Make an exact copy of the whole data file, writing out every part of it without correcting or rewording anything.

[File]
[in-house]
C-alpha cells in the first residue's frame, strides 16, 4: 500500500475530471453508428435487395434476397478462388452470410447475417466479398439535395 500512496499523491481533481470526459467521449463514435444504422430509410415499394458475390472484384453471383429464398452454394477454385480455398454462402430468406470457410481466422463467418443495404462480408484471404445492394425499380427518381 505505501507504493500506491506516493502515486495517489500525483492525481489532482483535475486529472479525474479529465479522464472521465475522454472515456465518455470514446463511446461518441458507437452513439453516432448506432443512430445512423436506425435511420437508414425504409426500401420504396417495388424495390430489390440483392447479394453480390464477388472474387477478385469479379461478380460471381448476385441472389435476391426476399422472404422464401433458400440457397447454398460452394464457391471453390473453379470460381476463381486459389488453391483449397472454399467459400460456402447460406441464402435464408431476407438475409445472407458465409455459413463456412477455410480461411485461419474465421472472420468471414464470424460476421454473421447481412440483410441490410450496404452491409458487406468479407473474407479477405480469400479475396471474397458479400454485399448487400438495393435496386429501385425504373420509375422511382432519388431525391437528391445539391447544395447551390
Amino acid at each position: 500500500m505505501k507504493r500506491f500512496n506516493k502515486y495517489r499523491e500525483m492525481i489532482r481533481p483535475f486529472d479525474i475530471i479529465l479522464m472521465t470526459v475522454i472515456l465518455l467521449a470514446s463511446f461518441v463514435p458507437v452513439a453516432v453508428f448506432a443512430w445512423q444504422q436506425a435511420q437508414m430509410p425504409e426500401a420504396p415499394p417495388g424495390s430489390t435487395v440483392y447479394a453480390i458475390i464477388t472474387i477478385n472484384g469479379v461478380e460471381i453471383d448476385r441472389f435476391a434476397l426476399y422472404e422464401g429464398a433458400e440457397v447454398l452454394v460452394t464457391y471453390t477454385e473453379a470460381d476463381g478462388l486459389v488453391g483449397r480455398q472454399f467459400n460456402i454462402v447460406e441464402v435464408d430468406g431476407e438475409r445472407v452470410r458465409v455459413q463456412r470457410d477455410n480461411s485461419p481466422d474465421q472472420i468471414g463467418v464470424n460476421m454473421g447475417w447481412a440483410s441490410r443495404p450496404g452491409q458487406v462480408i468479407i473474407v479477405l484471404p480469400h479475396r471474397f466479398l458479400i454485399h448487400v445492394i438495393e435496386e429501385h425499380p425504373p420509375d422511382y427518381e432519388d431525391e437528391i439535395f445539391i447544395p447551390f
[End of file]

[in-house]
C-alpha cells in the first residue's frame, strides 16, 4: 500500500475530471453508428435487395434476397478462388452470410447475417466479398439535395 500512496499523491481533481470526459467521449463514435444504422430509410415499394458475390472484384453471383429464398452454394477454385480455398454462402430468406470457410481466422463467418443495404462480408484471404445492394425499380427518381 505505501507504493500506491506516493502515486495517489500525483492525481489532482483535475486529472479525474479529465479522464472521465475522454472515456465518455470514446463511446461518441458507437452513439453516432448506432443512430445512423436506425435511420437508414425504409426500401420504396417495388424495390430489390440483392447479394453480390464477388472474387477478385469479379461478380460471381448476385441472389435476391426476399422472404422464401433458400440457397447454398460452394464457391471453390473453379470460381476463381486459389488453391483449397472454399467459400460456402447460406441464402435464408431476407438475409445472407458465409455459413463456412477455410480461411485461419474465421472472420468471414464470424460476421454473421447481412440483410441490410450496404452491409458487406468479407473474407479477405480469400479475396471474397458479400454485399448487400438495393435496386429501385425504373420509375422511382432519388431525391437528391445539391447544395447551390
Amino acid at each position: 500500500m505505501k507504493r500506491f500512496n506516493k502515486y495517489r499523491e500525483m492525481i489532482r481533481p483535475f486529472d479525474i475530471i479529465l479522464m472521465t470526459v475522454i472515456l465518455l467521449a470514446s463511446f461518441v463514435p458507437v452513439a453516432v453508428f448506432a443512430w445512423q444504422q436506425a435511420q437508414m430509410p425504409e426500401a420504396p415499394p417495388g424495390s430489390t435487395v440483392y447479394a453480390i458475390i464477388t472474387i477478385n472484384g469479379v461478380e460471381i453471383d448476385r441472389f435476391a434476397l426476399y422472404e422464401g429464398a433458400e440457397v447454398l452454394v460452394t464457391y471453390t477454385e473453379a470460381d476463381g478462388l486459389v488453391g483449397r480455398q472454399f467459400n460456402i454462402v447460406e441464402v435464408d430468406g431476407e438475409r445472407v452470410r458465409v455459413q463456412r470457410d477455410n480461411s485461419p481466422d474465421q472472420i468471414g463467418v464470424n460476421m454473421g447475417w447481412a440483410s441490410r443495404p450496404g452491409q458487406v462480408i468479407i473474407v479477405l484471404p480469400h479475396r471474397f466479398l458479400i454485399h448487400v445492394i438495393e435496386e429501385h425499380p425504373p420509375d422511382y427518381e432519388d431525391e437528391i439535395f445539391i447544395p447551390f